“I want to open an embalming service,” he announced. “In our kitchen.”
“Where are we going to eat?” Carter asked.
“We’ll go out,” Bradshaw replied.
Carter agreed, and the couple installed a surgical suite next to their living quarters. Their main client was MD Anderson, which needed embalming to send deceased patients to different parts of the country. For a year and half, accompanied by their shih tzu Henry, the couple would drive to the Medical Center, retrieve a body in their Mercedes van, and return to the house. Bradshaw carefully performed the embalming overnight. In the mornings, on the way to his job at the Menil, Carter calculated the invoices.
They ate out every night.
Today, Carter lives in a full-fledged apartment again, though one still contained in the building that houses Bradshaw-Carter. The funeral home now has an embalming suite and crematory, tastefully hidden behind a calligraphy sign reading “Private.” It all adds to the homey ethic. Families don’t have to buy a casket if they’re having a cremation: they can view the deceased on an antique daybed, then have the cremation on-premises. Instead of sending a loved one to be handled by strangers in different parts of the city, families can be close to everyone in the process.
Bradshaw-Carter’s slow approach makes a difference, says Genevieve Keeney, president of the National Museum of Funeral History.
“Psychologically, it’s really important for people to have the time to embrace the fact that their loved one is dead,” she says. “Sometimes if we can give them the choice to take the time that they need, they can have a healthier grieving process. If you think about it, a funeral is for the living. It’s a time for them to come together and show support for each other.”
Relaxing with the deceased at home is part of American tradition, Keeney adds. “We find comfort in our home,” she says. “Home is where the heart is. If you can create that environment that feels comfortable, where you can come together with family, and grieve and relax, there’s a lot to be said for that personalization. That’s how it was done back in the day. Embalming, posing, the funeral were done in the home. It creates a sense of comfort, of knowing who the person is that you’re entrusting with your loved one.”
Where most funeral homes have a chapel, Bradshaw-Carter has a garden room. “We thought chapels belong in churches,” Carter says. The soothing, pale blue room, with its hand-painted murals and hand-carved wooden chairs, is designed to focus all attention on the deceased and the relatives and friends who have come to grieve.
But Carter can’t resist pointing out his own touch embedded in the Italian gardens: a delicately rendered Texas Longhorn. “I had it painted in when Ron was out one day. When he saw it he asked me, ‘What did you do? You ruined my Italian garden!’” Carter recalls affectionately. “And I said, it’s Texas. We need a Longhorn.”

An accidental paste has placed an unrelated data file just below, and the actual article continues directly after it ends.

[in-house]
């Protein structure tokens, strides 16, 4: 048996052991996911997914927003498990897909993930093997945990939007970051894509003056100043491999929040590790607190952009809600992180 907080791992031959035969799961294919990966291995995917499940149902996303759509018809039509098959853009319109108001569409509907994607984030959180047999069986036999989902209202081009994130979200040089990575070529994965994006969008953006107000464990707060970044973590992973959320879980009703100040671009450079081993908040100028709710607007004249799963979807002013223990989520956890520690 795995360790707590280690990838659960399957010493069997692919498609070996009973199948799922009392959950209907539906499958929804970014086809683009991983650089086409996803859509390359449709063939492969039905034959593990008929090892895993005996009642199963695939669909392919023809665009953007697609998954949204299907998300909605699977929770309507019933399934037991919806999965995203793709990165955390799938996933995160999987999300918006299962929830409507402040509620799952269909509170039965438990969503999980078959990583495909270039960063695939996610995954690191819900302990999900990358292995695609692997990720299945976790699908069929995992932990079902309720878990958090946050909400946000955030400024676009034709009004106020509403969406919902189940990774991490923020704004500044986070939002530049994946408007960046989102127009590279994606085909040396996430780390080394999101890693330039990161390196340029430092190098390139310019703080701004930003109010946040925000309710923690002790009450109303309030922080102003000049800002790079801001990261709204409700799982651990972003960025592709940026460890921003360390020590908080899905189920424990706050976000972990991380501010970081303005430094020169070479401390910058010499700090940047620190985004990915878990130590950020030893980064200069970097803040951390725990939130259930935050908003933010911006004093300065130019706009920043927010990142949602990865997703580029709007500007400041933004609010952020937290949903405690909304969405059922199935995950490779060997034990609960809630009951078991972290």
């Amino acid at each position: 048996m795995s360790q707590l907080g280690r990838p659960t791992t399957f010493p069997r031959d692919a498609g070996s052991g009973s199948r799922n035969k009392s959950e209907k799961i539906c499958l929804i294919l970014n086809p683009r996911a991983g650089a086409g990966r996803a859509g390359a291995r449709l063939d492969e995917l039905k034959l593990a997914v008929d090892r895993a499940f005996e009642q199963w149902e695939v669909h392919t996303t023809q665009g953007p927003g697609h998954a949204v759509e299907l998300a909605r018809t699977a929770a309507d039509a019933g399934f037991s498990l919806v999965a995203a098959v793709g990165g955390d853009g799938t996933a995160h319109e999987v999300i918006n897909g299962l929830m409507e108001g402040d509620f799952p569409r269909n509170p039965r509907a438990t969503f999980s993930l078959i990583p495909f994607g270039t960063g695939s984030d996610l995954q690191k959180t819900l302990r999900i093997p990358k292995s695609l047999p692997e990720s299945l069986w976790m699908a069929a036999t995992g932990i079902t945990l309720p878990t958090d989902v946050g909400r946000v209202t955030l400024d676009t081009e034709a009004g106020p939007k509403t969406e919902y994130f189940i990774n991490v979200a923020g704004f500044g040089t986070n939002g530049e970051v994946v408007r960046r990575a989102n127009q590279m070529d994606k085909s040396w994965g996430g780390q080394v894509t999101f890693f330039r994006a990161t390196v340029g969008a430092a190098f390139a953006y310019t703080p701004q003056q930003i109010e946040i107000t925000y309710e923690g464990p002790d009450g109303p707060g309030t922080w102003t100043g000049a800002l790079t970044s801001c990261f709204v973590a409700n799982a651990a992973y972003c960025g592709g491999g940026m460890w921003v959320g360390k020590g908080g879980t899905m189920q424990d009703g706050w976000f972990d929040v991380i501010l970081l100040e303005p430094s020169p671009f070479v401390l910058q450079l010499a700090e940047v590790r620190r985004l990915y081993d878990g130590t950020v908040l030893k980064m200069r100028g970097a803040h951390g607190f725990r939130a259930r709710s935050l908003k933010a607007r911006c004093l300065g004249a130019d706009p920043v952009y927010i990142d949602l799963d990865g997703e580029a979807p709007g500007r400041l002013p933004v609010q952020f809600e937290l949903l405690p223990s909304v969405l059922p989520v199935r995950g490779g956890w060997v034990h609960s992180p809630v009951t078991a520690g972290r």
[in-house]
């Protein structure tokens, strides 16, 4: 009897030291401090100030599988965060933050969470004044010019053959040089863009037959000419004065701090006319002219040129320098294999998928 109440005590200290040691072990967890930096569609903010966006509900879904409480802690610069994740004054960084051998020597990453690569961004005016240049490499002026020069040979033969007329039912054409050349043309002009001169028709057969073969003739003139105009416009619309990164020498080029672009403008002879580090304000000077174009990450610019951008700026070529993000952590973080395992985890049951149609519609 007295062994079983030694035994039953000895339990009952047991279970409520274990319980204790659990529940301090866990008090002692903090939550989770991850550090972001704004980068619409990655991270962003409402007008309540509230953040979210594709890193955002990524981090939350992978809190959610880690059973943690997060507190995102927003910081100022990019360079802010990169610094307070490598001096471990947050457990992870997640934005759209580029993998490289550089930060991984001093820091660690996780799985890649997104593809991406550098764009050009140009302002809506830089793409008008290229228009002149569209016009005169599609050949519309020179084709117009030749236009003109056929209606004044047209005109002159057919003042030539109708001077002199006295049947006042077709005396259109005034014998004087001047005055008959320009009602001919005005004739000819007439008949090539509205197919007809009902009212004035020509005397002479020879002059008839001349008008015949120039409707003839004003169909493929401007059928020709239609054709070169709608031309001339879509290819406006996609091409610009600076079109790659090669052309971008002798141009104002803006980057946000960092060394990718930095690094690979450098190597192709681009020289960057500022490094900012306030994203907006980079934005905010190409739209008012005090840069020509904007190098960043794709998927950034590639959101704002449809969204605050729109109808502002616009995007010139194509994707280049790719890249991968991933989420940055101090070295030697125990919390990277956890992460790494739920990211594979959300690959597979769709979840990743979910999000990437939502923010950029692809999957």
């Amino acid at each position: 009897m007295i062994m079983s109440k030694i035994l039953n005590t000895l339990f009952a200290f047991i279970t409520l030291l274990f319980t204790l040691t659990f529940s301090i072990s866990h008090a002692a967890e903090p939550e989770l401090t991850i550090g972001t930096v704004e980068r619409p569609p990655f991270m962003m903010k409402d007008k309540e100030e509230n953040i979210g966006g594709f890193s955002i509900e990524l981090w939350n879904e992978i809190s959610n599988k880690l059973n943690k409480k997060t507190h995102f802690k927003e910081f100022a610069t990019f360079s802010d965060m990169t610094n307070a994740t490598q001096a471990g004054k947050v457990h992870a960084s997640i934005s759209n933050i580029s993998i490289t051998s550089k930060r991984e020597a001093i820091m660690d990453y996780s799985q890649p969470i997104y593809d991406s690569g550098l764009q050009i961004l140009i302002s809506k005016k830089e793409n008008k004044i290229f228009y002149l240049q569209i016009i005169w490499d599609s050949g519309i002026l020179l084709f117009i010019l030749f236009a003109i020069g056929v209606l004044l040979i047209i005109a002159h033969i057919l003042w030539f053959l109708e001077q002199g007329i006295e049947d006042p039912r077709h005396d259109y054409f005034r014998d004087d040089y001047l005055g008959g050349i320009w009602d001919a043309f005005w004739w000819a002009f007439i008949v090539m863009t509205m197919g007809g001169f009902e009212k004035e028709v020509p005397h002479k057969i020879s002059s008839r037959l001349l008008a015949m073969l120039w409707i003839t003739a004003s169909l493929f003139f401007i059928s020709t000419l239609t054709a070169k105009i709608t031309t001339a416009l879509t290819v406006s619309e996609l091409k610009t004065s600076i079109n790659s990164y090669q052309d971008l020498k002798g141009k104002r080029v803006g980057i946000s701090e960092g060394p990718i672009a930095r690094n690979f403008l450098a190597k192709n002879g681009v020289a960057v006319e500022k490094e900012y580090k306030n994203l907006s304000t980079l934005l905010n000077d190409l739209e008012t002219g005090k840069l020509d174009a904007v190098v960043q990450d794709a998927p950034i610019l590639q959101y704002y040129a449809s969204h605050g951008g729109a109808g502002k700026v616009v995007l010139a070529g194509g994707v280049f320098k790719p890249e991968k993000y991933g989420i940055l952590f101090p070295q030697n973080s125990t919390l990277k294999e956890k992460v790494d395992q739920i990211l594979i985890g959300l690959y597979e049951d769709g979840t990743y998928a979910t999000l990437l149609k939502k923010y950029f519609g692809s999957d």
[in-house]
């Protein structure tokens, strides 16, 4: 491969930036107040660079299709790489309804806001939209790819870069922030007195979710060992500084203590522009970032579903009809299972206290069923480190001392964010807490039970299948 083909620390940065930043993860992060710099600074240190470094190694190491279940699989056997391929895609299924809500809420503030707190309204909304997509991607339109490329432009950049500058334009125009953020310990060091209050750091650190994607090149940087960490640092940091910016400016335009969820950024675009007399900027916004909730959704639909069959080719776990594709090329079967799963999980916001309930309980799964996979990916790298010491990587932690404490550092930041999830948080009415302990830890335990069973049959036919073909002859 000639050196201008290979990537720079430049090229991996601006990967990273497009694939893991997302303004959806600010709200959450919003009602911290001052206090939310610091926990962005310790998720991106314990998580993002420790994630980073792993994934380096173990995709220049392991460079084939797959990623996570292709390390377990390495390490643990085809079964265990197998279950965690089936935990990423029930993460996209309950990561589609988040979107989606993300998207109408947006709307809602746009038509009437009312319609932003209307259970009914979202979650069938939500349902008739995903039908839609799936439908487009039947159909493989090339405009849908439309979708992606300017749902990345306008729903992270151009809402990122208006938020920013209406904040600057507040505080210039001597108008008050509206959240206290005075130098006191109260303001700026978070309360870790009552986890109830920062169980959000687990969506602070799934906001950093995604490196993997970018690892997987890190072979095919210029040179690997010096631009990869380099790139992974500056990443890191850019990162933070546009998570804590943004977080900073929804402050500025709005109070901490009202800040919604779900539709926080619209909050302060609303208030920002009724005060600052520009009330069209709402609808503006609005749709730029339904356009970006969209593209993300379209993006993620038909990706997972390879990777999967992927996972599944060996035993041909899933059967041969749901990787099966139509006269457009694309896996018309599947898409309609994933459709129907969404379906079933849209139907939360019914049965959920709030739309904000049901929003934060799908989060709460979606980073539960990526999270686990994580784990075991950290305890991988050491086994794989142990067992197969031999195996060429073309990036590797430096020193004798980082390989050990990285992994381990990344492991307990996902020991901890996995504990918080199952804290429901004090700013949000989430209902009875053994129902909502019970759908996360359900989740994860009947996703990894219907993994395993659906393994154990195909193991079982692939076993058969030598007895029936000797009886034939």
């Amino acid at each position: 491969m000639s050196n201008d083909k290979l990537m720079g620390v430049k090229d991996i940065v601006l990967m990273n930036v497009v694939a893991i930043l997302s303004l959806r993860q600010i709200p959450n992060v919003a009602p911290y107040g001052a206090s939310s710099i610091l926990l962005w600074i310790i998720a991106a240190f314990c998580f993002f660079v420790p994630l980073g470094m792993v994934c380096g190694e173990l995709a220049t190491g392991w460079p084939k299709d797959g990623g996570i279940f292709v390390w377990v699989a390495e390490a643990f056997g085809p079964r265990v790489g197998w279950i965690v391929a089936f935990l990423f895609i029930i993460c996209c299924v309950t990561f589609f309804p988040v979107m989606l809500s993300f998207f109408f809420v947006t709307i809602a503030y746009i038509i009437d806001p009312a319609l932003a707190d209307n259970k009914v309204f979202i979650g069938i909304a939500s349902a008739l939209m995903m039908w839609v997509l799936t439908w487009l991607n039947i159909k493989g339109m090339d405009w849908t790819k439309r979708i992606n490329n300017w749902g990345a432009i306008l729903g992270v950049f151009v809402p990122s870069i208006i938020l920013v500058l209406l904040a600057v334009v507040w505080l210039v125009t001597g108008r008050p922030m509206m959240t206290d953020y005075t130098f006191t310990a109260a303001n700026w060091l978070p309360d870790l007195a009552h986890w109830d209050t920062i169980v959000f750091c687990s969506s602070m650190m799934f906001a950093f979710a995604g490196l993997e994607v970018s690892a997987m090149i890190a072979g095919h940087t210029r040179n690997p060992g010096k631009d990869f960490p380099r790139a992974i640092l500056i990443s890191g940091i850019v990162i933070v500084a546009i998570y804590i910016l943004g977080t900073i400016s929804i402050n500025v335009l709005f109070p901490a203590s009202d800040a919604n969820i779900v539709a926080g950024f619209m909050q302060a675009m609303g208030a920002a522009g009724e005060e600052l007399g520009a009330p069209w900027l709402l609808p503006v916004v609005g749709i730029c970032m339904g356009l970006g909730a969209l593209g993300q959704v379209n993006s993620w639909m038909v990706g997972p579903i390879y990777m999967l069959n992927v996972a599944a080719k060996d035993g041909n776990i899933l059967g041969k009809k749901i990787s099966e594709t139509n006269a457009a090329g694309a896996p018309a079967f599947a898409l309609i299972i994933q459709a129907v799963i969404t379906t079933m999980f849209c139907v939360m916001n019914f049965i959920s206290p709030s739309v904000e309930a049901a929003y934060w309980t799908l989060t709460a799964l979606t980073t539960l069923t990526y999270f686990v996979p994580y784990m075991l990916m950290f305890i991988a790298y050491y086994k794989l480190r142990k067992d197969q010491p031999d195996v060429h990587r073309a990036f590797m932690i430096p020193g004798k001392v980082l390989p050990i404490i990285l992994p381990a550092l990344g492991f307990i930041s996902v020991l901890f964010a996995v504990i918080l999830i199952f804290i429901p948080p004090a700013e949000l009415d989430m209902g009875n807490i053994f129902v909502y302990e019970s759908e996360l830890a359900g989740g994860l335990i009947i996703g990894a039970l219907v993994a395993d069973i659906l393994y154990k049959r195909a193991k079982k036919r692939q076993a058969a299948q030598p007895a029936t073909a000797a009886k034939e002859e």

In fact, Carter says, every object in the house carries a personal story. On the second floor, a “grief library” offers sociology and history books about bereavement that guests may borrow. The books were chosen by Bradshaw, who read them all with a scholar’s attentiveness. Opening a cabinet below the bookshelf, Carter pulls out a broad, cloth-colored book from the 19th century, a catalogue of casket options. “Ron studied all of these images,” he says. “He studied everything about the industry.”
Even Bradshaw-Carter’s business style reflects the couple’s worldview. Carter – whose family was stationed in Japan when he was an infant, where he learned to speak Japanese before English – relishes the business’ appeal to other ethnicities and religions. “The Hindu and the Hare Krishna chanting is mesmerizing,” he says. “Once we had a casket out for visitation and were alone in the house, when we heard more chanting. We couldn’t figure it out, until we found the family had left a tape recorder playing Hare Krishna chants under the pillow in the casket.”
While the funeral home routinely pulls out the stops for its elite clients, it has always insisted on making funerals affordable. Sometimes they do them for free. “Ron didn’t grow up with money,” Bradshaw says. “We do funerals regardless of ethnicity, religion, sexual orientation, or ability to pay.” It’s a tradition at the home to provide infant funerals free of cost. As a result, Carter says, “we have 1,200 guardian angels looking down on us.”
A few years ago, a middle-aged man with a long, disheveled beard appeared in the marble foyer. He had been turned away at two other funeral homes, but he had promised to provide an appropriate funeral for his dear friend, a 25-year employee of Kroger.
“Can we play ZZ Top here?” he asked. “And Indian music? My friend is Native American.”
Carter and Bradshaw agreed at once. But when it came time for the paperwork, it turned out the dead man had no funeral insurance. “Lo and behold, he had never signed the papers Kroger gave him,” Carter says. Kroger offered to hold a fundraiser, but Bradshaw-Carter went ahead and held the funeral for free. “He had been at Kroger 25 years,” Carter says. “Everybody knew him.”
Heiress or bag checker, Carter says, Bradshaw-Carter believes that everyone deserves to depart life in a lovely home environment. Because this home was designed by Ron Bradshaw, it’s especially lovely. And because it remains an emotional home for Tripp Carter, he treats his clients like relatives.
“I can’t imagine myself doing anything else,” he says, carefully straightening a huge gold mirror on the salon wall. “People in the industry say, ‘You have to be the strong one.’ But I connect with these families, their stories, their music. So I cry with them too.”